Since the very first days of “moving pictures” over a century ago, the video landscape has constantly shifted in response to the introduction of new technologies. As long as innovative tools, platforms, and formats have made their way into the mainstream, adaptation has been a crucial skill for any creator working with video. To visualize this long arc of change, we created a comprehensive timeline of the evolution of this video landscape, starting with the early days of motion pictures in the 1890s through to the multiplatform video landscape we inhabit today.
While the way we watch videos constantly shifts alongside technological innovation, video production and distribution methods must also continue adapting to keep pace with this rapidly changing landscape. Over the years, new video technologies have influenced production processes, job functions, and the fundamental way companies incorporate video into their larger strategies for business success. And though we’ve certainly come a long way since the days of physical, black-and-white film pictures cut with scissors and arranged with tape, it’s worth noting that the technological phases in this timeline are not book-ended by concrete beginnings and endings. Digital video didn’t put an end to innovation in television broadcasting, TV didn’t put an end to movies or even to physical film production—and video didn’t kill the radio star.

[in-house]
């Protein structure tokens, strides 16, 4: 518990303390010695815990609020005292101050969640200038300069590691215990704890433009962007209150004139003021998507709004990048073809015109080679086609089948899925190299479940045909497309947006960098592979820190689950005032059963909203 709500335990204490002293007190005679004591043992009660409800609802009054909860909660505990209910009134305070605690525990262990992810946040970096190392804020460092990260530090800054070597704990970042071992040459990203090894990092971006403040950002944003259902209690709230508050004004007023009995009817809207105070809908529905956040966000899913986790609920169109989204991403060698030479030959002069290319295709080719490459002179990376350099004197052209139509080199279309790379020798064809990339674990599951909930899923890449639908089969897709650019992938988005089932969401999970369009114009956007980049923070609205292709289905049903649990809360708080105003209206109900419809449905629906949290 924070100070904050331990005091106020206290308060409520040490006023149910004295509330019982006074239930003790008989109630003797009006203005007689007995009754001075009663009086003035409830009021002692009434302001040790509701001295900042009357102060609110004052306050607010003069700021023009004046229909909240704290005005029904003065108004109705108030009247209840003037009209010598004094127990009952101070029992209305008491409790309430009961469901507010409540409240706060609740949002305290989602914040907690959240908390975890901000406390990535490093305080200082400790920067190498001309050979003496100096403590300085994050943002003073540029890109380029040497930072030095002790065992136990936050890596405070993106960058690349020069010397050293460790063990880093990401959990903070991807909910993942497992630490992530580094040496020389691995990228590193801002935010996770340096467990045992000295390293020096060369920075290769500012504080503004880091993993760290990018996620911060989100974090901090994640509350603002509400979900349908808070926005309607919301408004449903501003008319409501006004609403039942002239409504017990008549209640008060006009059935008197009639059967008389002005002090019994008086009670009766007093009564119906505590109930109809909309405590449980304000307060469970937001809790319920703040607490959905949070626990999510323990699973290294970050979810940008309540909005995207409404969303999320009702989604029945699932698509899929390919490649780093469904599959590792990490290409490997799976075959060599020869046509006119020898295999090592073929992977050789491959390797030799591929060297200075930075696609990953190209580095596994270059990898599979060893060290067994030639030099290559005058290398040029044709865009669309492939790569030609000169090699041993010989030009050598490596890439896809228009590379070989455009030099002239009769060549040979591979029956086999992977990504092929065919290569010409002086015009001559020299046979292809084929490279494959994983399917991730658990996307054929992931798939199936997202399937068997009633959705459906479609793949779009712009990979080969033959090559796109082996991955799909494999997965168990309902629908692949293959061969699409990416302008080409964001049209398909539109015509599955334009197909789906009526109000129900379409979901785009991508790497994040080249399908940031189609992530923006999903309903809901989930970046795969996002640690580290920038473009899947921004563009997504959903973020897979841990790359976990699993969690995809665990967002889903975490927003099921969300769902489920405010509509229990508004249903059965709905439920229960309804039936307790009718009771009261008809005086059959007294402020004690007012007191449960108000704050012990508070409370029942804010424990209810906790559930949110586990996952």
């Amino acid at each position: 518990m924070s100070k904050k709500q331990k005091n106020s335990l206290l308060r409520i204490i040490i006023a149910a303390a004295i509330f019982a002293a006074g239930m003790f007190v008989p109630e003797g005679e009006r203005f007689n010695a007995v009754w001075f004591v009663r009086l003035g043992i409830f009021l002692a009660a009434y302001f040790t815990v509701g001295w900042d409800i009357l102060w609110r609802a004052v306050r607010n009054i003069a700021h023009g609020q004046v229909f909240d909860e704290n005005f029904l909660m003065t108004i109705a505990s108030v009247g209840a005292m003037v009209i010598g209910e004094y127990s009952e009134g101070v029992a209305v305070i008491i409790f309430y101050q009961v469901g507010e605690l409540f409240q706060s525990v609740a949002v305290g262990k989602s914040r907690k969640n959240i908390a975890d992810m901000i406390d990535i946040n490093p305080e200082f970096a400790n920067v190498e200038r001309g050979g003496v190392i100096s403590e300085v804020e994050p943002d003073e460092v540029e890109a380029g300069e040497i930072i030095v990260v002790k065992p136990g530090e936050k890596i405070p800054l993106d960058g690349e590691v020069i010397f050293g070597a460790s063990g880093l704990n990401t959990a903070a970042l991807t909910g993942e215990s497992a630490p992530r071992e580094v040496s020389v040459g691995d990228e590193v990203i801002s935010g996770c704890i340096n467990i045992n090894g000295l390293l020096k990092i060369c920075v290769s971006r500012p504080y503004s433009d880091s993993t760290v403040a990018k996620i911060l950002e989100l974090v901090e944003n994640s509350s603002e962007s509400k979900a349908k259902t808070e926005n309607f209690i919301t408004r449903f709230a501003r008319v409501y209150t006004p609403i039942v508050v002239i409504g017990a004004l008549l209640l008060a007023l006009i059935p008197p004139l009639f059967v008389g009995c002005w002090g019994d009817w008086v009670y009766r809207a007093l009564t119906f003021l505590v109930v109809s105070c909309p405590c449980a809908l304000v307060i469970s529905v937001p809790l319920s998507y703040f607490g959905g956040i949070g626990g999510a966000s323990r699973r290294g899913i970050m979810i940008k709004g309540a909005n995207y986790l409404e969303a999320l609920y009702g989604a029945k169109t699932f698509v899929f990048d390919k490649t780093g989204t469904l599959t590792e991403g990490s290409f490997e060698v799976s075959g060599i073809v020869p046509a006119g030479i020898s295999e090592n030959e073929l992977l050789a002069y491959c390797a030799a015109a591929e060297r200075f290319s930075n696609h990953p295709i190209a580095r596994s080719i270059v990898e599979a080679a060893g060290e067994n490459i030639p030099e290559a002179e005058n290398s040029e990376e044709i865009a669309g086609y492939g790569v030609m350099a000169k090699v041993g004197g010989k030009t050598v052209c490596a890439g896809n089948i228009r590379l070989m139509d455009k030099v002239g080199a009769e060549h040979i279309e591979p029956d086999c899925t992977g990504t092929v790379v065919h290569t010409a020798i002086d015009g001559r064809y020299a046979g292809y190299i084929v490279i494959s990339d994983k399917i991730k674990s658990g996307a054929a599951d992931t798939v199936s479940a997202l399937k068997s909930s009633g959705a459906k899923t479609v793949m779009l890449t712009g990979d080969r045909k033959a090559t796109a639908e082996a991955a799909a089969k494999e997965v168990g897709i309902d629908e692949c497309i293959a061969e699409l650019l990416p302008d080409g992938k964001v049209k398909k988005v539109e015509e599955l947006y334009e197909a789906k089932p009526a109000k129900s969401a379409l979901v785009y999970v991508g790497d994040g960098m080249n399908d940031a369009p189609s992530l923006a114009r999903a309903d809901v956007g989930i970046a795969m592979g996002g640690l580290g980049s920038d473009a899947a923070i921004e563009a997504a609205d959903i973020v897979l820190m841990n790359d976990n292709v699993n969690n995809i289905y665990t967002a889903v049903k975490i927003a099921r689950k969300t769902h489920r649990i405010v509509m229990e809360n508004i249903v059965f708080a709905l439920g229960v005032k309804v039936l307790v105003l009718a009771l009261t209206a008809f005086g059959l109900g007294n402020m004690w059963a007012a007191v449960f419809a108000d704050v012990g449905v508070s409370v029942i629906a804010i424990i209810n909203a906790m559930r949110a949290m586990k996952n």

Instead, today’s video landscape is made possible by the more than 100 years of film and video innovation that came before it. With an increasing number of mediums for watching video and countless new tools and platforms for video production and distribution available to us, history shows that adapting to new technologies has and will always be critical, no matter where the future of video takes us.